Cavium launches ThunderX2 ARM-based server processors

Cavium claims its ThunderX2 server processors have superior price-performance compared with its Intel Skylake counterparts.

Cavium launches ThunderX2 ARM-based server processors
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Cavium this week announced general availability of ThunderX2, its second-generation 64-bit, ARM-based system-on-a-chip (SoC) line of server processors. And it’s coming with some big-name endorsements.

The first generation, ThunderX, had a more muted launch two years ago. No one wanted to get on Intel’s bad side, it seemed, and Intel was viewing ARM, not AMD, as its biggest threat. Fast forward two years, and Cavium has endorsements from HPE, Cray, and Atos, as well as HPC users such as Sandia National Labs and the U.K.’s GW4 Isambard project.

Cavium announced ThunderX2 almost two years ago. It’s not an upgrade to ThunderX; it’s a whole new chip. It acquired a line of ARM server processors code-named Vulcan from Broadcom after the company was acquired by Avago and decided to shed its data center effort.

Cavium, which is in the process of being acquired by fellow chip maker Marvell, has spent the past two years bringing the ThunderX2 processor and ecosystem up to speed for a very big launch. The ThunderX2 family includes more than 40 different SKUs for both scale-up and scale-out applications, from a 16-core 1.6GHz part to a 32-core 2.5GHz part. With list prices for volume SKUs ranging from $800 to $1,795, the ThunderX2 family is a whole lot cheaper than the Xeon line.

Cavium partners with big-name companies

And Cavium has partners now. Cray announced it has a programming environment and compilers specifically for the Cavium ThunderX2 processor, while HP Enterprise said some of its HPE Apollo 70 servers would use ThunderX2 processors. And Microsoft said it has contributed the design of the ThunderX2 motherboard for Microsoft’s Project Olympus contribution to the Open Compute Project.

Those three were already announced as supporters of Cavium. Effective this week, the company landed a new partner, Oracle. The two companies announced ThunderX2 platform support for Oracle Linux. The two firms have collaborated on the development program, which includes contributions to the open source community.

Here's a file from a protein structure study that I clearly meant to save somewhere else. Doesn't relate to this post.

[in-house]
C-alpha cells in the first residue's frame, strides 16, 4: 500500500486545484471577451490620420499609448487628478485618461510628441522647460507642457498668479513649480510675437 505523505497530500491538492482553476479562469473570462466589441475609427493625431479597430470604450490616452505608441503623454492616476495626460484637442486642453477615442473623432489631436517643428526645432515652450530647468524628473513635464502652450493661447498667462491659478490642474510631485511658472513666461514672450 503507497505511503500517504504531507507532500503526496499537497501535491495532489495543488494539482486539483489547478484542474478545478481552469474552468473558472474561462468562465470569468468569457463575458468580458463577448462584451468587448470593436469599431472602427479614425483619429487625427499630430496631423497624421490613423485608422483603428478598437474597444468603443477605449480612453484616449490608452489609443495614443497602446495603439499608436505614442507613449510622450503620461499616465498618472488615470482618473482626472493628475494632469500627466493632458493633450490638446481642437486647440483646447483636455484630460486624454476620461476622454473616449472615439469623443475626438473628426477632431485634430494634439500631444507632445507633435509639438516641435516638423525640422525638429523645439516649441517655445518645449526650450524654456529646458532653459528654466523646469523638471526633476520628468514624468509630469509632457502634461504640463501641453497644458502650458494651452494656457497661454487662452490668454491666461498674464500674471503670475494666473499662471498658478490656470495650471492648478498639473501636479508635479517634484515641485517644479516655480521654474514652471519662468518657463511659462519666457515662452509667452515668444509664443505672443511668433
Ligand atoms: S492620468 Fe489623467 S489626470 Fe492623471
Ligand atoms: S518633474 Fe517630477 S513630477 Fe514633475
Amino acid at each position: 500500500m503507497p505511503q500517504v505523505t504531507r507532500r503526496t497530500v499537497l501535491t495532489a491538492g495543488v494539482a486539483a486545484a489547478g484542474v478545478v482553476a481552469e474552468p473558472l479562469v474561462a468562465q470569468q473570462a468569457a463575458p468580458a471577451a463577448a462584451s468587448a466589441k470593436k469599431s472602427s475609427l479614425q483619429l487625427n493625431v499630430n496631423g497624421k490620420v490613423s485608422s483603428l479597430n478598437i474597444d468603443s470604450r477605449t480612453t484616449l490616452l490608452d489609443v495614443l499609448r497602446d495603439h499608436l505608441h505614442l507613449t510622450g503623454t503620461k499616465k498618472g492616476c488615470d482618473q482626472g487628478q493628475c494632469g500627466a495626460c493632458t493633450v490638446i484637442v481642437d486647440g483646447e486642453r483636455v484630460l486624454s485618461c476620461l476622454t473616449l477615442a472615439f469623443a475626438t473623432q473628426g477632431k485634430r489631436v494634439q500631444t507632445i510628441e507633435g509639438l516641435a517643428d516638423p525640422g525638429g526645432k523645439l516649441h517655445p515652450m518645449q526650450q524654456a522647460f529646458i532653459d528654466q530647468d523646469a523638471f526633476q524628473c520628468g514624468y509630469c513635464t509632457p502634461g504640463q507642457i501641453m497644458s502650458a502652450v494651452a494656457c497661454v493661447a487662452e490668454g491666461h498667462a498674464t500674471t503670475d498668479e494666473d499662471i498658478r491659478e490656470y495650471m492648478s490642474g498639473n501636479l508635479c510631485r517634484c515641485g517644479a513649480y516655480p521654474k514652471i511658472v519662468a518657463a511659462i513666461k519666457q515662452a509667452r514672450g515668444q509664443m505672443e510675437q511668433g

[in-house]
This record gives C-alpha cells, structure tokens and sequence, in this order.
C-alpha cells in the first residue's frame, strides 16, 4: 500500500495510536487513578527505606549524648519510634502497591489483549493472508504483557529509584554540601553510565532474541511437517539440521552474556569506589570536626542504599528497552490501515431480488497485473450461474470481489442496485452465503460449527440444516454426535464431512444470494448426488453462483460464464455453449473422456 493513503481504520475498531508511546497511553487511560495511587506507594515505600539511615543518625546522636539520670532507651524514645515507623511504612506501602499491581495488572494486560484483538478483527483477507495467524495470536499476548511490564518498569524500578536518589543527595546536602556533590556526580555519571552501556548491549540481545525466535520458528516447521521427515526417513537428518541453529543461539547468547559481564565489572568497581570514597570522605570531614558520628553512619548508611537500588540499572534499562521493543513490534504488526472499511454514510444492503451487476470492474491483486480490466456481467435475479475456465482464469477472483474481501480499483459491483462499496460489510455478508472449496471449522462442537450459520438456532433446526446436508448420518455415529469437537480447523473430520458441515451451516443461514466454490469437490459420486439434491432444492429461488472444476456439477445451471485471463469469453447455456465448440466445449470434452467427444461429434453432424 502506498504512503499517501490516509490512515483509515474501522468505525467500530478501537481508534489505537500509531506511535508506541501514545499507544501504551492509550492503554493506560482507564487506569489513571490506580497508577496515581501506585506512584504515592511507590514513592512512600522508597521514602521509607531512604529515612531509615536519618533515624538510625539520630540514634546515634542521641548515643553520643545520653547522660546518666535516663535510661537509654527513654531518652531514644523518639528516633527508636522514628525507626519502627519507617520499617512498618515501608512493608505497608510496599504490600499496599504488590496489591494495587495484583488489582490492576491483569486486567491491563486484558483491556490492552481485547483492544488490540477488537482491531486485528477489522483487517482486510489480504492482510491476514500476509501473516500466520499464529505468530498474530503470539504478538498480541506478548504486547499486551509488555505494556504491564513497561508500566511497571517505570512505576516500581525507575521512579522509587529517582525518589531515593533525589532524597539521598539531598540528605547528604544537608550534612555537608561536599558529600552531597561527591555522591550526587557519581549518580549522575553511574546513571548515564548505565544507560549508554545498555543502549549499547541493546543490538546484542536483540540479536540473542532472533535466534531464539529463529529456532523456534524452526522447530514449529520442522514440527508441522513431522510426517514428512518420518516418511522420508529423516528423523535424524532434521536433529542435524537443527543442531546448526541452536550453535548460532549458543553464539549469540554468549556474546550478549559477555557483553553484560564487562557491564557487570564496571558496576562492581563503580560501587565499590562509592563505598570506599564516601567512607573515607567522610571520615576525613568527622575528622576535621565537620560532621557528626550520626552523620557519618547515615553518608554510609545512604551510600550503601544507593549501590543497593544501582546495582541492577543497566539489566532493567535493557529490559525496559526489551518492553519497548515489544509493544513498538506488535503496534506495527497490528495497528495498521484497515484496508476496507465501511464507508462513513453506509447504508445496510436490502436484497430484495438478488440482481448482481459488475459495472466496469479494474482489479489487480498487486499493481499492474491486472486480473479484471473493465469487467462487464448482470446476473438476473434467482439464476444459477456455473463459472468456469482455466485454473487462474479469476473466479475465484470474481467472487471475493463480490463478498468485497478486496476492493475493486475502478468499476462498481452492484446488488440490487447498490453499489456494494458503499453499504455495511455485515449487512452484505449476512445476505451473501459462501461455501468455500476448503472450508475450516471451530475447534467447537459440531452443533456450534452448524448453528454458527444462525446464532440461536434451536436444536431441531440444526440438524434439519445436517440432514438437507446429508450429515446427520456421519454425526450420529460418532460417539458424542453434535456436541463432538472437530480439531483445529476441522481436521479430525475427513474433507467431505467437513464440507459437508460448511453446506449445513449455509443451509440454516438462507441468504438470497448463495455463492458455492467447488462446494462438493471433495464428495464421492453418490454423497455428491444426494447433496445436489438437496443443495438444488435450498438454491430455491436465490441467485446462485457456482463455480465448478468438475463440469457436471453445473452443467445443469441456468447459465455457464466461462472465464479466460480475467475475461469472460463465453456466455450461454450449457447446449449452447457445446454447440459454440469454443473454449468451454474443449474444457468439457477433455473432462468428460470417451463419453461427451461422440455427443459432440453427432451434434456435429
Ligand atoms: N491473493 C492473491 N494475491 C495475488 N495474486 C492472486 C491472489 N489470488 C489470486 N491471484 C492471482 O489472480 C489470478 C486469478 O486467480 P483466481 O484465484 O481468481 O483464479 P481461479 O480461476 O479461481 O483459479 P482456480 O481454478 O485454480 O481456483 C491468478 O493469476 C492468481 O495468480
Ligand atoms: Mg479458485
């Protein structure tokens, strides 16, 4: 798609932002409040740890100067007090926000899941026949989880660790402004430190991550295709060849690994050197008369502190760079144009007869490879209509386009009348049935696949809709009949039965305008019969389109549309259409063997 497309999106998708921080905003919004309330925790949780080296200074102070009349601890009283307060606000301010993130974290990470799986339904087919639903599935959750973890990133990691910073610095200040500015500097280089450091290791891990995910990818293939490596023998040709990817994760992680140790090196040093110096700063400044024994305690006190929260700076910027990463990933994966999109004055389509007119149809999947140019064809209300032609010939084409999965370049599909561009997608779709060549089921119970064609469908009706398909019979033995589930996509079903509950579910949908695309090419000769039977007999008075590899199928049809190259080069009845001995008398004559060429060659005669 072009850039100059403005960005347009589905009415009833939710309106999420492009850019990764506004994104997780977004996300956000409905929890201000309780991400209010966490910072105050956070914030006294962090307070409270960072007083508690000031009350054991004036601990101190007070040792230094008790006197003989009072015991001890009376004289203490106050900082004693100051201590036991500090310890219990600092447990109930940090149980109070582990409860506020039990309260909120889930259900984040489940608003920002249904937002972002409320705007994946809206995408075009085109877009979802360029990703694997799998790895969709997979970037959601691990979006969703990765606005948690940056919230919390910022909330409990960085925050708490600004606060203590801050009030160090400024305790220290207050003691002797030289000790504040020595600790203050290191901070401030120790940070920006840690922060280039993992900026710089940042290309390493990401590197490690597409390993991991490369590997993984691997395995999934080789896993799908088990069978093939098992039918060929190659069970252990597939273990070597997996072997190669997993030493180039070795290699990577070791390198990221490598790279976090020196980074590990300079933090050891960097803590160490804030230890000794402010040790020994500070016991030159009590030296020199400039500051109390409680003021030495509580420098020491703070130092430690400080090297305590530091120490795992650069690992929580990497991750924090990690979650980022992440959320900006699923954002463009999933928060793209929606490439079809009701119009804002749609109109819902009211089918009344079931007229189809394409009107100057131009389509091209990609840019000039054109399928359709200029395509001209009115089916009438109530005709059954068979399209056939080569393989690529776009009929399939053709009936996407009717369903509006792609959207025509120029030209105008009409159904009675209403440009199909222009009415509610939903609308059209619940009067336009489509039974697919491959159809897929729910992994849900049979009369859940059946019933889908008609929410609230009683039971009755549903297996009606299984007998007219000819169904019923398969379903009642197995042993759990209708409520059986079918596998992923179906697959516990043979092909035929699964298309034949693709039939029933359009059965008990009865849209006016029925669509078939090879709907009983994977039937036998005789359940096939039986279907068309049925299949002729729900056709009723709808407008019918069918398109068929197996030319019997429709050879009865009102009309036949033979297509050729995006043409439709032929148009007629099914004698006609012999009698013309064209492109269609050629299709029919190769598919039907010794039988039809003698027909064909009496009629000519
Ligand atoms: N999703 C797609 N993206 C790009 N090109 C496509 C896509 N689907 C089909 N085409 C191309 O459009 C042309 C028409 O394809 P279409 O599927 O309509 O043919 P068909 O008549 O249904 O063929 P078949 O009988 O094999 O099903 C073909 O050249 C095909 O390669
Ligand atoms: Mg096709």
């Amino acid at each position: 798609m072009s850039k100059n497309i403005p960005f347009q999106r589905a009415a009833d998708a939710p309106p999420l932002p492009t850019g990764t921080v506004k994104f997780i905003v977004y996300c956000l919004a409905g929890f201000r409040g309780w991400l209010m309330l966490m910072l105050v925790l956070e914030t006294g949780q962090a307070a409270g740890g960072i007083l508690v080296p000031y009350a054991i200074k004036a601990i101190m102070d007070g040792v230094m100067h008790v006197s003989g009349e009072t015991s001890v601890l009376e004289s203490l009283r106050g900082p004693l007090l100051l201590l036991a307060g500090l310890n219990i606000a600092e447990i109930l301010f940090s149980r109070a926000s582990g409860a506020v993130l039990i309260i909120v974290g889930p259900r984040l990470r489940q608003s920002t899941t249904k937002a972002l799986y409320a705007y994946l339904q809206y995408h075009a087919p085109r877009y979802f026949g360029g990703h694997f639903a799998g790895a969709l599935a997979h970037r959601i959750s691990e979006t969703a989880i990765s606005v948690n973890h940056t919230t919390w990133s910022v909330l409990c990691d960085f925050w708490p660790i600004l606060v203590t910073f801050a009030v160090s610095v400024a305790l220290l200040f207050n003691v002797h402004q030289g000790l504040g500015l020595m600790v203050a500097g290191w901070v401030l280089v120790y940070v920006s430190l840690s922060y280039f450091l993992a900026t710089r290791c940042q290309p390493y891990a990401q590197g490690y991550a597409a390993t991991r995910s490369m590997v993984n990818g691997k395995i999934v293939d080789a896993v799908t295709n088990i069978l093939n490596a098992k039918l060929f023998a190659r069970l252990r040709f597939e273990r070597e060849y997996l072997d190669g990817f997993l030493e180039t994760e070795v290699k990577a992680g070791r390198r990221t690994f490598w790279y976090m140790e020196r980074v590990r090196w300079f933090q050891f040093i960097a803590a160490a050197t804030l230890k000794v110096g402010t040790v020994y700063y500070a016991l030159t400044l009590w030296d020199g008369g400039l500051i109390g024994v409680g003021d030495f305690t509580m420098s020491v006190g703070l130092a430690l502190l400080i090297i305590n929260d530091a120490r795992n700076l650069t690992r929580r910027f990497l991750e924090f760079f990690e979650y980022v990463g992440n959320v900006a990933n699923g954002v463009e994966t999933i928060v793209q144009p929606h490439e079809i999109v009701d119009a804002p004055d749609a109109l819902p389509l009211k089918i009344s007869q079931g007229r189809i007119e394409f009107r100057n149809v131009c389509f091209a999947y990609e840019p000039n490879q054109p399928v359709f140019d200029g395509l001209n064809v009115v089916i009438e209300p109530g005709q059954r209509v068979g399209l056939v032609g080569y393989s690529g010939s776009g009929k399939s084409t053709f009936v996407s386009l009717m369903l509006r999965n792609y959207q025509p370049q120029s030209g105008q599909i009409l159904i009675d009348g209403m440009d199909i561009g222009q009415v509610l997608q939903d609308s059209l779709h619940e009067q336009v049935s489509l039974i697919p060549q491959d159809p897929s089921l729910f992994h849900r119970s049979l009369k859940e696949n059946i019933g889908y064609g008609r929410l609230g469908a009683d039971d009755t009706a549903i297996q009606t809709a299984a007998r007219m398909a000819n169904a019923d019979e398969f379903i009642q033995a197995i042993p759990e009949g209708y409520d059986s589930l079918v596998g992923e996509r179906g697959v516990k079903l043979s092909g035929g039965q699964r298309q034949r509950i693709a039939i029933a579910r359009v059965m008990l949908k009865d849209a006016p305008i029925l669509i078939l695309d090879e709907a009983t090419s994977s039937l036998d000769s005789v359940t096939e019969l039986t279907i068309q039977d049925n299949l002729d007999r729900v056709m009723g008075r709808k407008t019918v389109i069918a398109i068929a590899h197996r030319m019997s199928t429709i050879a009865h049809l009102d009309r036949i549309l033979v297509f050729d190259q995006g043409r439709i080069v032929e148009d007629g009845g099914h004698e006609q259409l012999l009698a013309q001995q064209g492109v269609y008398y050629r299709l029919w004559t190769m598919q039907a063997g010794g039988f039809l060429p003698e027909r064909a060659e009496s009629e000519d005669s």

Oracle Linux 7 is engineered for open cloud infrastructure and is designed for scalable, reliable enterprise SaaS and PaaS workloads, as well as traditional enterprise applications. Oracle Linux 7 is available as a developer preview release.

Cavium moves ahead of Qualcomm

Cavium is now ahead of its chief rival in the ARM data center space, Qualcomm. It has a 64-bit ARM-compatible processor called the Centriq. The top-end model has 48 cores (to ThunderX2’s 32) at 2.2GHz. The speeds and feeds seem roughly the same, but the key difference between the two is ThunderX2 comes in a single- or dual-socket solution, while Centriq is strictly single socket.

And as it turns out, Qualcomm might be looking to dump Centriq. A Bloomberg report cites anonymous sources (are there any other kind) who say the company is looking to get out of non-core businesses. The article notes that since Qualcomm shipped Centriq last November, it hasn’t been talking much about the product line. And in the product world, silence is a bad thing.

Bloomberg said Qualcomm could either sell Centriq or shut it down. If they sell it, it could get very interesting to see who emerges as a bidder.

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